Executives from three of Oklahoma’s largest oil and natural gas companies have proposed a new plan for the state’s tax on oil and natural gas production.
The proposal is the latest offering in the ongoing struggle at the Capitol to address the current tax plan, which is set to expire next year.
The newest proposal would change the gross production tax rate to 2 percent for both horizontal and vertical wells for the first four years of production. The rate would then rise to 7 percent. The proposal has earned the backing of Larry Nichols, executive chairman at Devon Energy Corp.; Harold Hamm, CEO of Continental Resources Inc.; and Chesapeake Energy Corp. CEO Doug Lawler.
“We’ve come up with a proposal that makes the tax simpler, makes it permanent, treats everyone in the industry the same way so it’s totally fair for everyone in the industry,” Nichols said. “It has a modest tax increase to it and continues the economic activity, which benefits everybody.”
The plan has drawn swift criticism from others in the state, including fellow oilman George Kaiser, who said he is concerned the state regularly is among the lowest in the country in teacher pay and health care.
“I have lived here for more than two-thirds of the life of the state. I see what’s happening to the state,” said Kaiser, owner of Tulsa-based Kaiser-Francis Oil Co. “Something has to give. I’m prepared to pay my fair share to the state of Oklahoma.”
Kaiser said he would like to see oil and gas companies — including his — pay 7 percent in gross production taxes
Gov. Mary Fallin’s office indicated a willingness to discuss the 2 percent proposal.
“The governor is inclined to support the concept and thanks the industry and Legislature for collaborating in the review process we recommended last summer,” Secretary of Finance Preston L. Doerflinger said.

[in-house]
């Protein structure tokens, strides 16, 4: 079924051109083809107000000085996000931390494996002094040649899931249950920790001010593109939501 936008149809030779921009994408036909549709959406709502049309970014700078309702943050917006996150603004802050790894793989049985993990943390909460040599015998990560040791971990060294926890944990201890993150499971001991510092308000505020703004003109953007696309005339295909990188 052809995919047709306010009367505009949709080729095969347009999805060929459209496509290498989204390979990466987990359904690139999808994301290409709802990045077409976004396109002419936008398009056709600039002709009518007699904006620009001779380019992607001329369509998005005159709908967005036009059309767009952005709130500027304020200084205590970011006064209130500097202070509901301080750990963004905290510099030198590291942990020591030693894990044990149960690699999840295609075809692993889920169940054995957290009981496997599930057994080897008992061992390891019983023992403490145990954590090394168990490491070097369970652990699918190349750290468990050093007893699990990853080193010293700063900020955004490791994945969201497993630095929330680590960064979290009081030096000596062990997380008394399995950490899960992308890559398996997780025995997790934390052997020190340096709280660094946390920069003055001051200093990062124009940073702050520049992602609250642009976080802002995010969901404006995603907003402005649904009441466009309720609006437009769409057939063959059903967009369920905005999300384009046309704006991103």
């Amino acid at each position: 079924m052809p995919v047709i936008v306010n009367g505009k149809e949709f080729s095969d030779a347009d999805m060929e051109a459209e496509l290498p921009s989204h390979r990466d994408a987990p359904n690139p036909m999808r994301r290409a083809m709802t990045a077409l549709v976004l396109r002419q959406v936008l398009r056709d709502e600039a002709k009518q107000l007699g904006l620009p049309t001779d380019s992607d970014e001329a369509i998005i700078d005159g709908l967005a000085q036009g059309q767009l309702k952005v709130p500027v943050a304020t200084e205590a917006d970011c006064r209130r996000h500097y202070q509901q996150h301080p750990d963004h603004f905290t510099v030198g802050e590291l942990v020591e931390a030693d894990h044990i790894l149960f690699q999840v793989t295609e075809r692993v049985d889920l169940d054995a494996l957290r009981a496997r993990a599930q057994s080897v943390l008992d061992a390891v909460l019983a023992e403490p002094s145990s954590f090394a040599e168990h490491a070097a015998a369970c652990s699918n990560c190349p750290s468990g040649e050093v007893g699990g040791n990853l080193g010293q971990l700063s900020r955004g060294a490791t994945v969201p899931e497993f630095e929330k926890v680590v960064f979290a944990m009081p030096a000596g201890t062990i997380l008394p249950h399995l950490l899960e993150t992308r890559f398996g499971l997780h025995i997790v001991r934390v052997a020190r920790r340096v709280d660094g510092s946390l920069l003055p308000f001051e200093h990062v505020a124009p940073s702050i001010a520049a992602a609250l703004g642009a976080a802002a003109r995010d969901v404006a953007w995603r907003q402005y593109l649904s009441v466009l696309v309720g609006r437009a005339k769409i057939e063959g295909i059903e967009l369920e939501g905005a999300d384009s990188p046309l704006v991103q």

The state historically has assessed a 7 percent tax on most oil and natural gas production. In 1994, the Legislature created an incentive for horizontal drilling. The incentive initially lowered the tax rate to 1 percent for the first two years or until costs were recovered. In 2002, the incentive was extended to up to four years.
The incentive program is set to expire next year in a move that would return the tax rate to 7 percent. Industry leaders have said the tax credit should be extended because it has been successful in boosting drilling throughout the state, and that higher taxes would leave less money available for drilling.
Critics, however, say the tax credit has served its purpose and is no longer necessary. They point out that the lower rate was put in place when horizontal drilling was new and risky, but that it now represents about 90 percent of the drilling activity in the state.
Industry leaders say the low tax rate is needed to make Oklahoma competitive with drilling in other states, such as North Dakota and Texas.
“While we have a lot of opportunity, Oklahoma does not have the best rock,” Lawler said. “We have good rock, but not the best rock.”
“We are very focused on driving additional value and additional investment towards the opportunities in Oklahoma, but with an increased tax, a 100 percent tax increase is what we’re endorsing. But ... if we go beyond that, it will limit the amount of activity and reduce the investment in the state,” Lawler said.
A good oil well in Oklahoma produces up to 400 barrels a day. In east Texas, wells are producing up to 1,500 barrels a day, and North Dakota wells can produce up to 4,000 barrels a day.
“The rates of return on a whole lot of wells being drilled in Oklahoma are 10 to 15 percent compared to 20, 30, 45 percent returns elsewhere,” Nichols said. “Like with any business, you spend your money where you can get the best return. If you don’t, you’re not going to be CEO very long. Some activist is going to come in and teach you economics 101.”
Expiration is next year
While the tax credit will not expire until the middle of next year, the issue needs to be addressed before the legislative session ends later this month.
Like most companies, oil companies will set their 2015 budgets this fall. If the tax structure is not changed this session, they will assume that the rate will move to 7 percent next summer.
“That will undoubtedly result in the budgets we prepare in the fall having less drilling in Oklahoma because we cannot get it all drilled before July 1,” Nichols said.